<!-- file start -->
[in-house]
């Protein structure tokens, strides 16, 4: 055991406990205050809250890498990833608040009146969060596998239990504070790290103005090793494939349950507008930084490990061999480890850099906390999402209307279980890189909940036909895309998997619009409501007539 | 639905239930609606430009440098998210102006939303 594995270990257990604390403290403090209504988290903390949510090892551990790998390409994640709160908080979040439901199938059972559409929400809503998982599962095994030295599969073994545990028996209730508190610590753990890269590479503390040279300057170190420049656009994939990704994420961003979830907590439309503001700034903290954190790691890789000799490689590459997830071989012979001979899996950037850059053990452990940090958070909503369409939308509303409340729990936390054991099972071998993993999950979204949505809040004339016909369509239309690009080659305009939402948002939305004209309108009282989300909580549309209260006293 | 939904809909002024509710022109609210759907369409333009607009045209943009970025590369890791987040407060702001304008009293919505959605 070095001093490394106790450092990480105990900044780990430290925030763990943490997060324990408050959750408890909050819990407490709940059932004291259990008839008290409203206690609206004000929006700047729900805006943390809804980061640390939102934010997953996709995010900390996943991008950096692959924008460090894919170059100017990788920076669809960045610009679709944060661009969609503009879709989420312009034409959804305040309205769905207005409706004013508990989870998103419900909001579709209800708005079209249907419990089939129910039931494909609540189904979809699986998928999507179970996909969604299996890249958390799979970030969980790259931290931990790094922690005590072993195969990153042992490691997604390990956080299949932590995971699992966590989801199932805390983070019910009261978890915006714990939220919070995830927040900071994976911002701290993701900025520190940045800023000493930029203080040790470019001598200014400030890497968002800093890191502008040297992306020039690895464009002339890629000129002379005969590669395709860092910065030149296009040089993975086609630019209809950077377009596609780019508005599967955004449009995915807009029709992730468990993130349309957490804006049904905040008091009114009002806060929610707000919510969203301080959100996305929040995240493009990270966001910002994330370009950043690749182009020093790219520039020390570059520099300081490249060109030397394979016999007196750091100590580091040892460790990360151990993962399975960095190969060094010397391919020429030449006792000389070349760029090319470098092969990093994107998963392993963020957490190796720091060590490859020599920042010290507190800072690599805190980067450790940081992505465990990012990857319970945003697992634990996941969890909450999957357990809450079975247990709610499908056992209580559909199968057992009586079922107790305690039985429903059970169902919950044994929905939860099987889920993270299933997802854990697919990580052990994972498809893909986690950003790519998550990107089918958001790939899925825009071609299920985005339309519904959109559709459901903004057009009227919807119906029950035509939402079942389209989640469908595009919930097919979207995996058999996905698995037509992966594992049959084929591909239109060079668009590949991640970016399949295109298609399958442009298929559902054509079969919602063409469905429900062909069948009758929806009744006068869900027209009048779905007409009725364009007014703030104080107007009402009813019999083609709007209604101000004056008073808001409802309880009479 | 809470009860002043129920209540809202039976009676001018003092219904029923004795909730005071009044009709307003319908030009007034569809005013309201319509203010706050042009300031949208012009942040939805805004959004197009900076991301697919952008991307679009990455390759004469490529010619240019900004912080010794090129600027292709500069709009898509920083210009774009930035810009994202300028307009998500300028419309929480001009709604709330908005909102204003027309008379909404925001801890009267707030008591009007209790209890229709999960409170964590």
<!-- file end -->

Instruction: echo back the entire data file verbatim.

[in-house]
């Protein structure tokens, strides 16, 4: 055991406990205050809250890498990833608040009146969060596998239990504070790290103005090793494939349950507008930084490990061999480890850099906390999402209307279980890189909940036909895309998997619009409501007539 | 639905239930609606430009440098998210102006939303 594995270990257990604390403290403090209504988290903390949510090892551990790998390409994640709160908080979040439901199938059972559409929400809503998982599962095994030295599969073994545990028996209730508190610590753990890269590479503390040279300057170190420049656009994939990704994420961003979830907590439309503001700034903290954190790691890789000799490689590459997830071989012979001979899996950037850059053990452990940090958070909503369409939308509303409340729990936390054991099972071998993993999950979204949505809040004339016909369509239309690009080659305009939402948002939305004209309108009282989300909580549309209260006293 | 939904809909002024509710022109609210759907369409333009607009045209943009970025590369890791987040407060702001304008009293919505959605 070095001093490394106790450092990480105990900044780990430290925030763990943490997060324990408050959750408890909050819990407490709940059932004291259990008839008290409203206690609206004000929006700047729900805006943390809804980061640390939102934010997953996709995010900390996943991008950096692959924008460090894919170059100017990788920076669809960045610009679709944060661009969609503009879709989420312009034409959804305040309205769905207005409706004013508990989870998103419900909001579709209800708005079209249907419990089939129910039931494909609540189904979809699986998928999507179970996909969604299996890249958390799979970030969980790259931290931990790094922690005590072993195969990153042992490691997604390990956080299949932590995971699992966590989801199932805390983070019910009261978890915006714990939220919070995830927040900071994976911002701290993701900025520190940045800023000493930029203080040790470019001598200014400030890497968002800093890191502008040297992306020039690895464009002339890629000129002379005969590669395709860092910065030149296009040089993975086609630019209809950077377009596609780019508005599967955004449009995915807009029709992730468990993130349309957490804006049904905040008091009114009002806060929610707000919510969203301080959100996305929040995240493009990270966001910002994330370009950043690749182009020093790219520039020390570059520099300081490249060109030397394979016999007196750091100590580091040892460790990360151990993962399975960095190969060094010397391919020429030449006792000389070349760029090319470098092969990093994107998963392993963020957490190796720091060590490859020599920042010290507190800072690599805190980067450790940081992505465990990012990857319970945003697992634990996941969890909450999957357990809450079975247990709610499908056992209580559909199968057992009586079922107790305690039985429903059970169902919950044994929905939860099987889920993270299933997802854990697919990580052990994972498809893909986690950003790519998550990107089918958001790939899925825009071609299920985005339309519904959109559709459901903004057009009227919807119906029950035509939402079942389209989640469908595009919930097919979207995996058999996905698995037509992966594992049959084929591909239109060079668009590949991640970016399949295109298609399958442009298929559902054509079969919602063409469905429900062909069948009758929806009744006068869900027209009048779905007409009725364009007014703030104080107007009402009813019999083609709007209604101000004056008073808001409802309880009479 | 809470009860002043129920209540809202039976009676001018003092219904029923004795909730005071009044009709307003319908030009007034569809005013309201319509203010706050042009300031949208012009942040939805805004959004197009900076991301697919952008991307679009990455390759004469490529010619240019900004912080010794090129600027292709500069709009898509920083210009774009930035810009994202300028307009998500300028419309929480001009709604709330908005909102204003027309008379909404925001801890009267707030008591009007209790209890229709999960409170964590």